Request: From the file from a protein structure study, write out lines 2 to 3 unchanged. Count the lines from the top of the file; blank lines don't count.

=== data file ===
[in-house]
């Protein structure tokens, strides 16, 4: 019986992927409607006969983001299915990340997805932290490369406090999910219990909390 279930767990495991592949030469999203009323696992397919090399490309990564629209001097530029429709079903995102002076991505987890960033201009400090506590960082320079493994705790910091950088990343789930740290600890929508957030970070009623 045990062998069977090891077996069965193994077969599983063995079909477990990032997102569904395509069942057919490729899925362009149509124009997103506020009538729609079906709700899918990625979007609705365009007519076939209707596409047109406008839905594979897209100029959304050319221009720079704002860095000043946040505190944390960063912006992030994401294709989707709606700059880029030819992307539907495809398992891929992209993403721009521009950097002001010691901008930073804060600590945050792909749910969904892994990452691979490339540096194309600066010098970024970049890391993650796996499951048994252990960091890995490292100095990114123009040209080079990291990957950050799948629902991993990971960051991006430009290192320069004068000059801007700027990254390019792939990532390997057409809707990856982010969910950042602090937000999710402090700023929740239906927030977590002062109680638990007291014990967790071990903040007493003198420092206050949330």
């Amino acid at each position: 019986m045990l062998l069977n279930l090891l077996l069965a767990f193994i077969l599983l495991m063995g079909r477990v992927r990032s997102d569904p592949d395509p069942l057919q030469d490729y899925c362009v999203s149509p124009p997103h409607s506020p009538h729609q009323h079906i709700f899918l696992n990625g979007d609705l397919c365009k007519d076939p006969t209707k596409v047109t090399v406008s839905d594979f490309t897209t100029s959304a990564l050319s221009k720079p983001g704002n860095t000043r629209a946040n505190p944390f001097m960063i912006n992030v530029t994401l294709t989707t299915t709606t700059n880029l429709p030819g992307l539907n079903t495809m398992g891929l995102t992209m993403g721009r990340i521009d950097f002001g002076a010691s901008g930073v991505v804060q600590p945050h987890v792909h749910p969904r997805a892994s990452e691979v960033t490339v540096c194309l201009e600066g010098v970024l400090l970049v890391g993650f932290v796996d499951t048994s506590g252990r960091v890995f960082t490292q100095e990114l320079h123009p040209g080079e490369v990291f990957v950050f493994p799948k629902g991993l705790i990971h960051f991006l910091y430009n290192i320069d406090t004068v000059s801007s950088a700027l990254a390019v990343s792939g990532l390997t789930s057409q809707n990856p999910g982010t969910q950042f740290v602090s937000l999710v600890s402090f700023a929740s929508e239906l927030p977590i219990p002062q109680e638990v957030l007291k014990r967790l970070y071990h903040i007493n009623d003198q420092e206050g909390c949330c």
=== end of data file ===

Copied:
């Protein structure tokens, strides 16, 4: 019986992927409607006969983001299915990340997805932290490369406090999910219990909390 279930767990495991592949030469999203009323696992397919090399490309990564629209001097530029429709079903995102002076991505987890960033201009400090506590960082320079493994705790910091950088990343789930740290600890929508957030970070009623 045990062998069977090891077996069965193994077969599983063995079909477990990032997102569904395509069942057919490729899925362009149509124009997103506020009538729609079906709700899918990625979007609705365009007519076939209707596409047109406008839905594979897209100029959304050319221009720079704002860095000043946040505190944390960063912006992030994401294709989707709606700059880029030819992307539907495809398992891929992209993403721009521009950097002001010691901008930073804060600590945050792909749910969904892994990452691979490339540096194309600066010098970024970049890391993650796996499951048994252990960091890995490292100095990114123009040209080079990291990957950050799948629902991993990971960051991006430009290192320069004068000059801007700027990254390019792939990532390997057409809707990856982010969910950042602090937000999710402090700023929740239906927030977590002062109680638990007291014990967790071990903040007493003198420092206050949330």
């Amino acid at each position: 019986m045990l062998l069977n279930l090891l077996l069965a767990f193994i077969l599983l495991m063995g079909r477990v992927r990032s997102d569904p592949d395509p069942l057919q030469d490729y899925c362009v999203s149509p124009p997103h409607s506020p009538h729609q009323h079906i709700f899918l696992n990625g979007d609705l397919c365009k007519d076939p006969t209707k596409v047109t090399v406008s839905d594979f490309t897209t100029s959304a990564l050319s221009k720079p983001g704002n860095t000043r629209a946040n505190p944390f001097m960063i912006n992030v530029t994401l294709t989707t299915t709606t700059n880029l429709p030819g992307l539907n079903t495809m398992g891929l995102t992209m993403g721009r990340i521009d950097f002001g002076a010691s901008g930073v991505v804060q600590p945050h987890v792909h749910p969904r997805a892994s990452e691979v960033t490339v540096c194309l201009e600066g010098v970024l400090l970049v890391g993650f932290v796996d499951t048994s506590g252990r960091v890995f960082t490292q100095e990114l320079h123009p040209g080079e490369v990291f990957v950050f493994p799948k629902g991993l705790i990971h960051f991006l910091y430009n290192i320069d406090t004068v000059s801007s950088a700027l990254a390019v990343s792939g990532l390997t789930s057409q809707n990856p999910g982010t969910q950042f740290v602090s937000l999710v600890s402090f700023a929740s929508e239906l927030p977590i219990p002062q109680e638990v957030l007291k014990r967790l970070y071990h903040i007493n009623d003198q420092e206050g909390c949330c």